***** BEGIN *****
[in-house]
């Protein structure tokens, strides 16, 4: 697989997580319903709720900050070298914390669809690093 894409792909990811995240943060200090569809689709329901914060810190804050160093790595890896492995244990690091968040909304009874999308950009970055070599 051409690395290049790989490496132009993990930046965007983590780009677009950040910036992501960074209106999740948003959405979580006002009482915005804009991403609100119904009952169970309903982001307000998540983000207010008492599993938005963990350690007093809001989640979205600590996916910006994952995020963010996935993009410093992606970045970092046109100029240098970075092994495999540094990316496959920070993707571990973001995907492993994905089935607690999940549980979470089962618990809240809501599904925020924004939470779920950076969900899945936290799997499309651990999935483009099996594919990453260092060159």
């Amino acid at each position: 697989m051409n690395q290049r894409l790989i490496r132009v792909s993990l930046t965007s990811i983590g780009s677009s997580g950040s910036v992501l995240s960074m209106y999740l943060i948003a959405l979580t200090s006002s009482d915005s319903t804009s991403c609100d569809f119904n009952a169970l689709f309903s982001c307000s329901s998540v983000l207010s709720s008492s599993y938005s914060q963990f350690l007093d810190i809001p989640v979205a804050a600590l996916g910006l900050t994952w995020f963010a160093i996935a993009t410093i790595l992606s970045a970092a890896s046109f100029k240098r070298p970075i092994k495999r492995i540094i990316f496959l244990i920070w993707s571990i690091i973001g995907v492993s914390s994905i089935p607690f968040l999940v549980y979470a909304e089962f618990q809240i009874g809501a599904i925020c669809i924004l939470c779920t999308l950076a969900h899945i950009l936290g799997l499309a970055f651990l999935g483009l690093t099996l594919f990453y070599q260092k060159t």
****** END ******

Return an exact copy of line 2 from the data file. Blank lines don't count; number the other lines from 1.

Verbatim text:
């Protein structure tokens, strides 16, 4: 697989997580319903709720900050070298914390669809690093 894409792909990811995240943060200090569809689709329901914060810190804050160093790595890896492995244990690091968040909304009874999308950009970055070599 051409690395290049790989490496132009993990930046965007983590780009677009950040910036992501960074209106999740948003959405979580006002009482915005804009991403609100119904009952169970309903982001307000998540983000207010008492599993938005963990350690007093809001989640979205600590996916910006994952995020963010996935993009410093992606970045970092046109100029240098970075092994495999540094990316496959920070993707571990973001995907492993994905089935607690999940549980979470089962618990809240809501599904925020924004939470779920950076969900899945936290799997499309651990999935483009099996594919990453260092060159």